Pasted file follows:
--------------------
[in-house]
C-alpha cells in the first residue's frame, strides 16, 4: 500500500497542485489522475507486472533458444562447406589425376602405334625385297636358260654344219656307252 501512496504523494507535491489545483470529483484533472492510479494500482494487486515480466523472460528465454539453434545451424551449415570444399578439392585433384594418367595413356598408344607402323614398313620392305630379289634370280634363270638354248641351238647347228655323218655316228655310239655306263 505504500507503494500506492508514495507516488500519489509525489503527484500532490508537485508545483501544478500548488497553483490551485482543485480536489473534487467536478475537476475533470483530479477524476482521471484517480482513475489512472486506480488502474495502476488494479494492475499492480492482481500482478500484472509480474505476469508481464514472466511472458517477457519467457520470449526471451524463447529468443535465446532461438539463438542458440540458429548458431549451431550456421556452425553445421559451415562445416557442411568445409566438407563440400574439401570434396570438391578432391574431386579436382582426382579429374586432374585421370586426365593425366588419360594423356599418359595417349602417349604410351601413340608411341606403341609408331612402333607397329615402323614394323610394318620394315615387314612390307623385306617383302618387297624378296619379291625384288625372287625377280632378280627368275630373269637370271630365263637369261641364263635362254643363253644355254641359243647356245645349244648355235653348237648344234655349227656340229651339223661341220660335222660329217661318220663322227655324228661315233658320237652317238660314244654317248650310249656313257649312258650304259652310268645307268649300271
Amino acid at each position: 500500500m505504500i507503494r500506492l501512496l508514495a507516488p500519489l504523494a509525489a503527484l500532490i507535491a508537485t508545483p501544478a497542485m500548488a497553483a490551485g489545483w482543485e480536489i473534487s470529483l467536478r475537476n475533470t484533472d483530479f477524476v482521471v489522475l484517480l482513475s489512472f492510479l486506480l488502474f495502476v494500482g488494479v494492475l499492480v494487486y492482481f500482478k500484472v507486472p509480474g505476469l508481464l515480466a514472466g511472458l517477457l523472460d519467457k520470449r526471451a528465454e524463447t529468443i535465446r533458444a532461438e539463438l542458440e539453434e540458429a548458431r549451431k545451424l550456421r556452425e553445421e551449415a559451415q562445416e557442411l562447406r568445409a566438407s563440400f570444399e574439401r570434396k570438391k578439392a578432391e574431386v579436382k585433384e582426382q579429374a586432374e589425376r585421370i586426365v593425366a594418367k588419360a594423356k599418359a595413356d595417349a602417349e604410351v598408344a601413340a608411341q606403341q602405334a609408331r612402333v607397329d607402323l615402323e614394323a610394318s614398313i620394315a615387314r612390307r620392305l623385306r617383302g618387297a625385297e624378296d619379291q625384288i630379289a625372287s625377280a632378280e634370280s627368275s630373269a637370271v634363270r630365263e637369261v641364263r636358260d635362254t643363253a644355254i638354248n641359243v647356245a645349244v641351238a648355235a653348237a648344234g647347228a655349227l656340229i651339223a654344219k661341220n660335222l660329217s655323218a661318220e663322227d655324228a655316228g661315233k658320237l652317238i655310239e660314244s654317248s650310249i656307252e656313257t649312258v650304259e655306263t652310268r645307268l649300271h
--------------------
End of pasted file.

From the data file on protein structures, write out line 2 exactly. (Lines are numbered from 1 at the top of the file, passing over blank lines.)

C-alpha cells in the first residue's frame, strides 16, 4: 500500500497542485489522475507486472533458444562447406589425376602405334625385297636358260654344219656307252 501512496504523494507535491489545483470529483484533472492510479494500482494487486515480466523472460528465454539453434545451424551449415570444399578439392585433384594418367595413356598408344607402323614398313620392305630379289634370280634363270638354248641351238647347228655323218655316228655310239655306263 505504500507503494500506492508514495507516488500519489509525489503527484500532490508537485508545483501544478500548488497553483490551485482543485480536489473534487467536478475537476475533470483530479477524476482521471484517480482513475489512472486506480488502474495502476488494479494492475499492480492482481500482478500484472509480474505476469508481464514472466511472458517477457519467457520470449526471451524463447529468443535465446532461438539463438542458440540458429548458431549451431550456421556452425553445421559451415562445416557442411568445409566438407563440400574439401570434396570438391578432391574431386579436382582426382579429374586432374585421370586426365593425366588419360594423356599418359595417349602417349604410351601413340608411341606403341609408331612402333607397329615402323614394323610394318620394315615387314612390307623385306617383302618387297624378296619379291625384288625372287625377280632378280627368275630373269637370271630365263637369261641364263635362254643363253644355254641359243647356245645349244648355235653348237648344234655349227656340229651339223661341220660335222660329217661318220663322227655324228661315233658320237652317238660314244654317248650310249656313257649312258650304259652310268645307268649300271